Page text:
Supermarket group William Morrison - which last week sealed the takeover of rival Safeway - has reported a healthy rise in profits.
Morrisons is now Britain's fourth largest supermarket chain
The family run group said its annual pre-tax profits rose 13.2% to £319.9m ($583.8m).
The combined Morrisons/Safeway group is now Britain's fourth largest supermarket chain.
Chairman Sir Ken Morrison said: "A solid team performance delivered the goods once again."
Morrisons' £3bn acquisition of Safeway brought to an end one of the most keenly-contested UK takeover struggles in recent years.
The Bradford-based group sparked a bid battle for Safeway last year after launching a £2.9bn offer for the firm.
It claimed victory after the government ruled against rival supermarket groups' bids on competition concerns.
Morrisons said it had received "great interest" in the 52 Safeway stores the UK market regulator has required it to sell as a result of the takeover.
The battle for Safeway
9 January 2003: Morrisons makes £2.9m bid for Safeway
14 January: Rivals Asda and Sainsbury's make it a three-way takeover battle
20 January: Billionaire Bhs owner Philip Green throws his hat into the ring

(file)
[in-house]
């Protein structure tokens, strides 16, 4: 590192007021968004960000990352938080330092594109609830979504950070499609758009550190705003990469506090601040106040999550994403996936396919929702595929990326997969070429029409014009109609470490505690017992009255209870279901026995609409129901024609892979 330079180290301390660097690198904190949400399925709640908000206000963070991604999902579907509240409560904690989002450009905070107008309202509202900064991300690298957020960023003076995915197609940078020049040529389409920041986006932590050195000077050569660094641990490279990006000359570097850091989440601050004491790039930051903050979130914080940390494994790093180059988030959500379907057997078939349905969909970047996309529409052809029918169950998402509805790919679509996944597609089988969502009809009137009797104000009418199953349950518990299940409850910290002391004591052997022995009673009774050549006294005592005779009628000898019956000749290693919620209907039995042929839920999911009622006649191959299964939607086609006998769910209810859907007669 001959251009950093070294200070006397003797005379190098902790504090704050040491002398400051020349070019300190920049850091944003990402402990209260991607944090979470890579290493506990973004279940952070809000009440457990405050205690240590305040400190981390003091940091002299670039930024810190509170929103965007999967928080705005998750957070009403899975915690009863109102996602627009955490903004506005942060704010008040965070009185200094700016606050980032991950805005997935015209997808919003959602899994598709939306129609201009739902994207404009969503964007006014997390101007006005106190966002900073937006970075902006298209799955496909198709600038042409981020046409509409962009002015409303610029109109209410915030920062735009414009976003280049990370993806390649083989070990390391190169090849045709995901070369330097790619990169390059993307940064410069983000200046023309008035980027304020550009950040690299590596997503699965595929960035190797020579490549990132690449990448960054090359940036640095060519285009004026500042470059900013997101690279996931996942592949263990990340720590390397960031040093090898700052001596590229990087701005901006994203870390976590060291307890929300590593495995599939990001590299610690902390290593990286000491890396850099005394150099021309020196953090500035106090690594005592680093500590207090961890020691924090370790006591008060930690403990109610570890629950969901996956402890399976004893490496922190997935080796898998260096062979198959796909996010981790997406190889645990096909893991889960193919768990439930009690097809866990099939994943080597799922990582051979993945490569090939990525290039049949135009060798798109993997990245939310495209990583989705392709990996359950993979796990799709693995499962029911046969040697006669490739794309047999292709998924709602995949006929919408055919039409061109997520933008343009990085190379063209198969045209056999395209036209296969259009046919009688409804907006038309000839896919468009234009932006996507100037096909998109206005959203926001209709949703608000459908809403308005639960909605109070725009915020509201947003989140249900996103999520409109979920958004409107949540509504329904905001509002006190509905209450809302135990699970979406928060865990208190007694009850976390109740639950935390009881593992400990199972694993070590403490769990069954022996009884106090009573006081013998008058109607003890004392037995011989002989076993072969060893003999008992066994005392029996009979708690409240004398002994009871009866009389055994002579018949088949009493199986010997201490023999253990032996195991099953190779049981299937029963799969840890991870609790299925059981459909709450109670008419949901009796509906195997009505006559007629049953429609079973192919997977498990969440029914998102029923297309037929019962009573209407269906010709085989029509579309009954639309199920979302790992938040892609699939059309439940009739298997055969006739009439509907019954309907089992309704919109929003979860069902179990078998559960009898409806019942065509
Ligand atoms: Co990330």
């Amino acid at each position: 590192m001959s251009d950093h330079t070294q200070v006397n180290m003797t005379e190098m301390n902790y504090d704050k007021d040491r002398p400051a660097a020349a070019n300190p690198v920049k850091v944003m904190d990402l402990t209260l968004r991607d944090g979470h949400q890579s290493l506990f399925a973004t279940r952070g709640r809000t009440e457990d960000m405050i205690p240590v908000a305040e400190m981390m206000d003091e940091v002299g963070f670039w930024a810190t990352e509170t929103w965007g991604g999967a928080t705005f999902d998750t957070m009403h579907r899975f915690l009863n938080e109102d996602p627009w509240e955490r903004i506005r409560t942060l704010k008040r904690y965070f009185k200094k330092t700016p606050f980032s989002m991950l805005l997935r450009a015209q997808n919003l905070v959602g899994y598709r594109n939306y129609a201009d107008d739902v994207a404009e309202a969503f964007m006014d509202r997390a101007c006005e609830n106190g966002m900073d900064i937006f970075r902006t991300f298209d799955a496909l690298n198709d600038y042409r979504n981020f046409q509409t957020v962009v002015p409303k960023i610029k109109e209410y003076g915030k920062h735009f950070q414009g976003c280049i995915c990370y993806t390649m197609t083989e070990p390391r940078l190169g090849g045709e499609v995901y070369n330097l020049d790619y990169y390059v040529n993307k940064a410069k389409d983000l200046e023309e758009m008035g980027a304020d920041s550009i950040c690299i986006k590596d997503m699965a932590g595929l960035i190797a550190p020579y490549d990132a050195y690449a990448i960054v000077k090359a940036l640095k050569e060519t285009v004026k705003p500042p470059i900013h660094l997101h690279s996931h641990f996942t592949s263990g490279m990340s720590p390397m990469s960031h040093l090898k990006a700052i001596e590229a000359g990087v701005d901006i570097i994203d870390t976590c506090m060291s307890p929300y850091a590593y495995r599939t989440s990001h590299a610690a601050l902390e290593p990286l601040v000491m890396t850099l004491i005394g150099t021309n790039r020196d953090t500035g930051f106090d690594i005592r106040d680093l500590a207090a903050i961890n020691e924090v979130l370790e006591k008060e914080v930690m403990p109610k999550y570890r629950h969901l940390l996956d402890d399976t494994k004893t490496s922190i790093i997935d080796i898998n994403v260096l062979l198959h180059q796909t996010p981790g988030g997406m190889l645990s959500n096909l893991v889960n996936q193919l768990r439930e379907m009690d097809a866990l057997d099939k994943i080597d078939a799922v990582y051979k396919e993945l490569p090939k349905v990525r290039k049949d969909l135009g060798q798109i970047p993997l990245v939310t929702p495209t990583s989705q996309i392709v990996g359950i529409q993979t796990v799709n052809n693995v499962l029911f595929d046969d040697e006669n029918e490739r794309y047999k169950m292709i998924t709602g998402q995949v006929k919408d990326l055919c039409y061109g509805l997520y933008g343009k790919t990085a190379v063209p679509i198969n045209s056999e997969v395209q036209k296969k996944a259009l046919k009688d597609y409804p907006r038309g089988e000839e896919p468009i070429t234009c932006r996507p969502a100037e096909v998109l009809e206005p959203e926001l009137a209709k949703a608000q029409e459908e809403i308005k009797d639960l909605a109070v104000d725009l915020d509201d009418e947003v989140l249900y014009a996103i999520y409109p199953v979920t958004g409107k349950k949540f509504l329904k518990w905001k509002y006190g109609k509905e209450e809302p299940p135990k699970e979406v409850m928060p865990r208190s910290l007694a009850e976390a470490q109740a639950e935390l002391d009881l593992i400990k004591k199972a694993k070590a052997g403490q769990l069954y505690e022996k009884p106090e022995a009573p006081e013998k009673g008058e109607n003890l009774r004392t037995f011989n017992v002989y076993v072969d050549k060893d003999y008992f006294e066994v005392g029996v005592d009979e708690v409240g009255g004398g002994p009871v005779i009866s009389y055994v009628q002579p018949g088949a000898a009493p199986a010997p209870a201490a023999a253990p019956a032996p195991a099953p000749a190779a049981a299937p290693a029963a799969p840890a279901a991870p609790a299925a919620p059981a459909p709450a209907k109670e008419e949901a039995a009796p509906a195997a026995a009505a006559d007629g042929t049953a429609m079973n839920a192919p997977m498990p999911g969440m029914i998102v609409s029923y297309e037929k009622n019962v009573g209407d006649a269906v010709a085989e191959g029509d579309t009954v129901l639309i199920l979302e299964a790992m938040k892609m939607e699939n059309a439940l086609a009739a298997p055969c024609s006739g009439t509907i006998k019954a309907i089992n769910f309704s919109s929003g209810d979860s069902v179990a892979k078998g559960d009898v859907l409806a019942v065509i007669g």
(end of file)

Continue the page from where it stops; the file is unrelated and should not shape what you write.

22 January Tesco launches Safeway bid. US buyout specialist Kohlberg Kravis Roberts also expresses interest
26 September: Morrisons given go-ahead for bid after inquiry by UK competition watchdogs
15 December: Morrisons makes fresh £3bn offer for Safeway
Morrisons' acquisition of Safeway - which will give the grocer a bigger slice of the market in southern England - increases the pressure on Sainsbury's for third place in the UK supermarket rankings.
The enlarged group will operate more than 550 stores, and plans are already in place to rebrand many of the larger Safeway stores as Morrisons.
Britain's big three supermarket chains - Tesco, Asda and Sainsbury's - all made counter-offers for Safeway, along with billionaire retail entrepreneur Philip Green.
The group is also considering converting nearly 180 medium size Safeway stores into a "Morrisons Compact" brand, to challenge the likes of Tesco and Sainsburys which operate smaller branded town centre outlets.